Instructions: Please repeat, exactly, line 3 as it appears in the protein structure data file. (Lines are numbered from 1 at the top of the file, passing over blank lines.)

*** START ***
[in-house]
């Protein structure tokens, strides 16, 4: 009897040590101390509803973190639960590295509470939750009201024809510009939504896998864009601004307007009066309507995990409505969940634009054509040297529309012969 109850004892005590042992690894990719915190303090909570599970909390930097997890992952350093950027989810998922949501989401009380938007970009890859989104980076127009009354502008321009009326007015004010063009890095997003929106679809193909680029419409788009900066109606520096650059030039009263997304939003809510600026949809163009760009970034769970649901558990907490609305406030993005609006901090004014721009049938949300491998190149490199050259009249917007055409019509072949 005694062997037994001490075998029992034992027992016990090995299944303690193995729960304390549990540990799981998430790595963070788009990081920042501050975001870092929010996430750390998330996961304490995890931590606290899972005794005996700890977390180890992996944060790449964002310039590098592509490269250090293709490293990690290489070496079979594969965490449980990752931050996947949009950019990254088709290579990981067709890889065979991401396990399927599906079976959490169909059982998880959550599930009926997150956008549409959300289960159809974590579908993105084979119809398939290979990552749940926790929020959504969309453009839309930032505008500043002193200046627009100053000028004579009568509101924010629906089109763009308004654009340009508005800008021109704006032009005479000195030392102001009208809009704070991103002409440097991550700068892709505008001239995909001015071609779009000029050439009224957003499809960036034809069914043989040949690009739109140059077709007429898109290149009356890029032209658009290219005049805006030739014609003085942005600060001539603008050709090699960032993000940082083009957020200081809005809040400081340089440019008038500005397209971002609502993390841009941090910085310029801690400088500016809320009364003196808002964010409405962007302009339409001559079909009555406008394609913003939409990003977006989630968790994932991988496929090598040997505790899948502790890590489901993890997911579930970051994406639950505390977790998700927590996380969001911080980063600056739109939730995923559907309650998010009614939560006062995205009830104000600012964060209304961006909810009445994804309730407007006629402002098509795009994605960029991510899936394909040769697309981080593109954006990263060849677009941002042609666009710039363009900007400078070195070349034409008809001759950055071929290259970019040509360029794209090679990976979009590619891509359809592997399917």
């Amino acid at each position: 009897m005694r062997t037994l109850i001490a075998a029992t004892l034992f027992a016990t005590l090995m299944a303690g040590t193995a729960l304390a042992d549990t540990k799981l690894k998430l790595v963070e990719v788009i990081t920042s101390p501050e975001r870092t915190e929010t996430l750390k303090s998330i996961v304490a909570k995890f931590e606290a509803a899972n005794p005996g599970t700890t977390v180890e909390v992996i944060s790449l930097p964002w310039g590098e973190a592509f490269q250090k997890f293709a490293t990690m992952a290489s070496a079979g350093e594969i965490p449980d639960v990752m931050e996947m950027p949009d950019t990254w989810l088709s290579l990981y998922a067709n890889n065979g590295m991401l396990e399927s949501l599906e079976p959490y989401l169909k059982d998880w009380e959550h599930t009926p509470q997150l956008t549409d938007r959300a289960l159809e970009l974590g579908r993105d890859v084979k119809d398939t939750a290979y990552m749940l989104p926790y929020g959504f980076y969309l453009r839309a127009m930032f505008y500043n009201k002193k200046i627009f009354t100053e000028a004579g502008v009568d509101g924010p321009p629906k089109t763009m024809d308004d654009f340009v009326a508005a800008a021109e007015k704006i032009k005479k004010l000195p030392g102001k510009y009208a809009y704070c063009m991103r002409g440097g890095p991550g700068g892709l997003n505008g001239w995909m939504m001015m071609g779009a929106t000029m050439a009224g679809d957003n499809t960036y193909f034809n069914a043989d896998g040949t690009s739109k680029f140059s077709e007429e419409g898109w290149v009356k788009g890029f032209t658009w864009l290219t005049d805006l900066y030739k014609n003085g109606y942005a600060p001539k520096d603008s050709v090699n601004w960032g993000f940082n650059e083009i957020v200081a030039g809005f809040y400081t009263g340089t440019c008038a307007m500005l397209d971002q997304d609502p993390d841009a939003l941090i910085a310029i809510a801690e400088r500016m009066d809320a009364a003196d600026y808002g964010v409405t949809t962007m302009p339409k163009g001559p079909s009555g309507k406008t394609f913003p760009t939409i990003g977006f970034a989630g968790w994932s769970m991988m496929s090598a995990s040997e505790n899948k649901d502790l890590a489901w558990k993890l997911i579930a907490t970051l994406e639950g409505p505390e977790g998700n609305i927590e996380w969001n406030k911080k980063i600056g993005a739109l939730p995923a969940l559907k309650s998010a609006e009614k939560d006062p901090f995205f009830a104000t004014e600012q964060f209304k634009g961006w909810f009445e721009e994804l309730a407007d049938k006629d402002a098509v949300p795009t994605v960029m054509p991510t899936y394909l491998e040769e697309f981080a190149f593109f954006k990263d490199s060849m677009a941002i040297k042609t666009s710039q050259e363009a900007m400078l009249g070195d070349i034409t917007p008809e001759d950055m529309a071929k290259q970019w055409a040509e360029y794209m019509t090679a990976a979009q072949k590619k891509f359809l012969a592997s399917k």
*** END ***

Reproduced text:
């Amino acid at each position: 009897m005694r062997t037994l109850i001490a075998a029992t004892l034992f027992a016990t005590l090995m299944a303690g040590t193995a729960l304390a042992d549990t540990k799981l690894k998430l790595v963070e990719v788009i990081t920042s101390p501050e975001r870092t915190e929010t996430l750390k303090s998330i996961v304490a909570k995890f931590e606290a509803a899972n005794p005996g599970t700890t977390v180890e909390v992996i944060s790449l930097p964002w310039g590098e973190a592509f490269q250090k997890f293709a490293t990690m992952a290489s070496a079979g350093e594969i965490p449980d639960v990752m931050e996947m950027p949009d950019t990254w989810l088709s290579l990981y998922a067709n890889n065979g590295m991401l396990e399927s949501l599906e079976p959490y989401l169909k059982d998880w009380e959550h599930t009926p509470q997150l956008t549409d938007r959300a289960l159809e970009l974590g579908r993105d890859v084979k119809d398939t939750a290979y990552m749940l989104p926790y929020g959504f980076y969309l453009r839309a127009m930032f505008y500043n009201k002193k200046i627009f009354t100053e000028a004579g502008v009568d509101g924010p321009p629906k089109t763009m024809d308004d654009f340009v009326a508005a800008a021109e007015k704006i032009k005479k004010l000195p030392g102001k510009y009208a809009y704070c063009m991103r002409g440097g890095p991550g700068g892709l997003n505008g001239w995909m939504m001015m071609g779009a929106t000029m050439a009224g679809d957003n499809t960036y193909f034809n069914a043989d896998g040949t690009s739109k680029f140059s077709e007429e419409g898109w290149v009356k788009g890029f032209t658009w864009l290219t005049d805006l900066y030739k014609n003085g109606y942005a600060p001539k520096d603008s050709v090699n601004w960032g993000f940082n650059e083009i957020v200081a030039g809005f809040y400081t009263g340089t440019c008038a307007m500005l397209d971002q997304d609502p993390d841009a939003l941090i910085a310029i809510a801690e400088r500016m009066d809320a009364a003196d600026y808002g964010v409405t949809t962007m302009p339409k163009g001559p079909s009555g309507k406008t394609f913003p760009t939409i990003g977006f970034a989630g968790w994932s769970m991988m496929s090598a995990s040997e505790n899948k649901d502790l890590a489901w558990k993890l997911i579930a907490t970051l994406e639950g409505p505390e977790g998700n609305i927590e996380w969001n406030k911080k980063i600056g993005a739109l939730p995923a969940l559907k309650s998010a609006e009614k939560d006062p901090f995205f009830a104000t004014e600012q964060f209304k634009g961006w909810f009445e721009e994804l309730a407007d049938k006629d402002a098509v949300p795009t994605v960029m054509p991510t899936y394909l491998e040769e697309f981080a190149f593109f954006k990263d490199s060849m677009a941002i040297k042609t666009s710039q050259e363009a900007m400078l009249g070195d070349i034409t917007p008809e001759d950055m529309a071929k290259q970019w055409a040509e360029y794209m019509t090679a990976a979009q072949k590619k891509f359809l012969a592997s399917k």